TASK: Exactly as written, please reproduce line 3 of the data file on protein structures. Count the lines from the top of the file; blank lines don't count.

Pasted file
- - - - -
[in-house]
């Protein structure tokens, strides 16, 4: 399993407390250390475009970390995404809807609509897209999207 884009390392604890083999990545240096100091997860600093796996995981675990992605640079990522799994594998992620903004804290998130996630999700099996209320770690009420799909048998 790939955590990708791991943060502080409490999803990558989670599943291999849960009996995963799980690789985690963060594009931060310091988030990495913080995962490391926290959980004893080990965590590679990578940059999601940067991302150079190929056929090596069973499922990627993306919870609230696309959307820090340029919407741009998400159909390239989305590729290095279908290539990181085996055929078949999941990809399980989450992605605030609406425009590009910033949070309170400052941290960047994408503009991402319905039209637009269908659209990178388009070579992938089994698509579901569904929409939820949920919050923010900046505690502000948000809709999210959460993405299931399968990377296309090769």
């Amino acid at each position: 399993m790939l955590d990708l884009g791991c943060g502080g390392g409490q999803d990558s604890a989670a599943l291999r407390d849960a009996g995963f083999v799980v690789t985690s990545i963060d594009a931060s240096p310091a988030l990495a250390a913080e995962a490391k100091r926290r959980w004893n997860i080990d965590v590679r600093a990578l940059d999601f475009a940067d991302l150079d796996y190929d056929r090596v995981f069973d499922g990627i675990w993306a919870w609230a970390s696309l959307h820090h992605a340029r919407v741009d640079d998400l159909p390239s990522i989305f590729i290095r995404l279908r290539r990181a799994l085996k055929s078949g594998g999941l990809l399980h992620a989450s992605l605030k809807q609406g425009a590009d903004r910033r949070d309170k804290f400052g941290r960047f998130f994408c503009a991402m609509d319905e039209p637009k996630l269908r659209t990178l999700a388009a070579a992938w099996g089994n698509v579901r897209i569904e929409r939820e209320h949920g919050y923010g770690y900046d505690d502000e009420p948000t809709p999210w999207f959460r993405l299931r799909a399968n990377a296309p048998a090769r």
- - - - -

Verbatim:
């Amino acid at each position: 399993m790939l955590d990708l884009g791991c943060g502080g390392g409490q999803d990558s604890a989670a599943l291999r407390d849960a009996g995963f083999v799980v690789t985690s990545i963060d594009a931060s240096p310091a988030l990495a250390a913080e995962a490391k100091r926290r959980w004893n997860i080990d965590v590679r600093a990578l940059d999601f475009a940067d991302l150079d796996y190929d056929r090596v995981f069973d499922g990627i675990w993306a919870w609230a970390s696309l959307h820090h992605a340029r919407v741009d640079d998400l159909p390239s990522i989305f590729i290095r995404l279908r290539r990181a799994l085996k055929s078949g594998g999941l990809l399980h992620a989450s992605l605030k809807q609406g425009a590009d903004r910033r949070d309170k804290f400052g941290r960047f998130f994408c503009a991402m609509d319905e039209p637009k996630l269908r659209t990178l999700a388009a070579a992938w099996g089994n698509v579901r897209i569904e929409r939820e209320h949920g919050y923010g770690y900046d505690d502000e009420p948000t809709p999210w999207f959460r993405l299931r799909a399968n990377a296309p048998a090769r």